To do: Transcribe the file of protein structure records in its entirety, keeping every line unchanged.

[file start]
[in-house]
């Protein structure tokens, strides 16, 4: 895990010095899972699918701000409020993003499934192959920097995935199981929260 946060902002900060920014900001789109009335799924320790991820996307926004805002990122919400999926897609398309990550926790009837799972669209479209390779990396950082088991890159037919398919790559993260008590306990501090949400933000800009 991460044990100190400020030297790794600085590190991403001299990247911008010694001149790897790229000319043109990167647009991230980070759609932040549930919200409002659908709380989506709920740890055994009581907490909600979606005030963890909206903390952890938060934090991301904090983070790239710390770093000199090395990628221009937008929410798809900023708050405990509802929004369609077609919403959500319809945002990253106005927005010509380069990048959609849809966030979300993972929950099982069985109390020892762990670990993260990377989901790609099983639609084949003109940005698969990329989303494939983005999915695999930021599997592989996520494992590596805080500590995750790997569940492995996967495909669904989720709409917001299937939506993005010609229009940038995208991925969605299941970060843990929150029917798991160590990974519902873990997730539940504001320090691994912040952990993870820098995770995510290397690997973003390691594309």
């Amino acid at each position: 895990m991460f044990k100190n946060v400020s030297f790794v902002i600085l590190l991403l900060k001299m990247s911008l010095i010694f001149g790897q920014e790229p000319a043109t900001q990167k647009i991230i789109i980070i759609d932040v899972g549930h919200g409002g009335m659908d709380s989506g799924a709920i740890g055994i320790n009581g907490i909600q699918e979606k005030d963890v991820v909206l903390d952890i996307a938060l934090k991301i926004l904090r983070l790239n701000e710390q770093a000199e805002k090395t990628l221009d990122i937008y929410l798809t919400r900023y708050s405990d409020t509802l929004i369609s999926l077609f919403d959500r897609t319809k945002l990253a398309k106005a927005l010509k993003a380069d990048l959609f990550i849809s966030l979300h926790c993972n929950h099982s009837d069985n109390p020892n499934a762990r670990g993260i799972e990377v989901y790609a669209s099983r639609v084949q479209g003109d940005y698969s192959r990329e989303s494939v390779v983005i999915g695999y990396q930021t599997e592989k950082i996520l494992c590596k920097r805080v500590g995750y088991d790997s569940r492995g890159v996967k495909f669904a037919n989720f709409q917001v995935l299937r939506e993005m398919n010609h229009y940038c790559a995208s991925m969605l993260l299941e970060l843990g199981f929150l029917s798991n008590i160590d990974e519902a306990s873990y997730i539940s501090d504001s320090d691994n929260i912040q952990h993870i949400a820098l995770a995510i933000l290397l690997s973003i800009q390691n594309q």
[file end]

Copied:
[in-house]
């Protein structure tokens, strides 16, 4: 895990010095899972699918701000409020993003499934192959920097995935199981929260 946060902002900060920014900001789109009335799924320790991820996307926004805002990122919400999926897609398309990550926790009837799972669209479209390779990396950082088991890159037919398919790559993260008590306990501090949400933000800009 991460044990100190400020030297790794600085590190991403001299990247911008010694001149790897790229000319043109990167647009991230980070759609932040549930919200409002659908709380989506709920740890055994009581907490909600979606005030963890909206903390952890938060934090991301904090983070790239710390770093000199090395990628221009937008929410798809900023708050405990509802929004369609077609919403959500319809945002990253106005927005010509380069990048959609849809966030979300993972929950099982069985109390020892762990670990993260990377989901790609099983639609084949003109940005698969990329989303494939983005999915695999930021599997592989996520494992590596805080500590995750790997569940492995996967495909669904989720709409917001299937939506993005010609229009940038995208991925969605299941970060843990929150029917798991160590990974519902873990997730539940504001320090691994912040952990993870820098995770995510290397690997973003390691594309």
């Amino acid at each position: 895990m991460f044990k100190n946060v400020s030297f790794v902002i600085l590190l991403l900060k001299m990247s911008l010095i010694f001149g790897q920014e790229p000319a043109t900001q990167k647009i991230i789109i980070i759609d932040v899972g549930h919200g409002g009335m659908d709380s989506g799924a709920i740890g055994i320790n009581g907490i909600q699918e979606k005030d963890v991820v909206l903390d952890i996307a938060l934090k991301i926004l904090r983070l790239n701000e710390q770093a000199e805002k090395t990628l221009d990122i937008y929410l798809t919400r900023y708050s405990d409020t509802l929004i369609s999926l077609f919403d959500r897609t319809k945002l990253a398309k106005a927005l010509k993003a380069d990048l959609f990550i849809s966030l979300h926790c993972n929950h099982s009837d069985n109390p020892n499934a762990r670990g993260i799972e990377v989901y790609a669209s099983r639609v084949q479209g003109d940005y698969s192959r990329e989303s494939v390779v983005i999915g695999y990396q930021t599997e592989k950082i996520l494992c590596k920097r805080v500590g995750y088991d790997s569940r492995g890159v996967k495909f669904a037919n989720f709409q917001v995935l299937r939506e993005m398919n010609h229009y940038c790559a995208s991925m969605l993260l299941e970060l843990g199981f929150l029917s798991n008590i160590d990974e519902a306990s873990y997730i539940s501090d504001s320090d691994n929260i912040q952990h993870i949400a820098l995770a995510i933000l290397l690997s973003i800009q390691n594309q």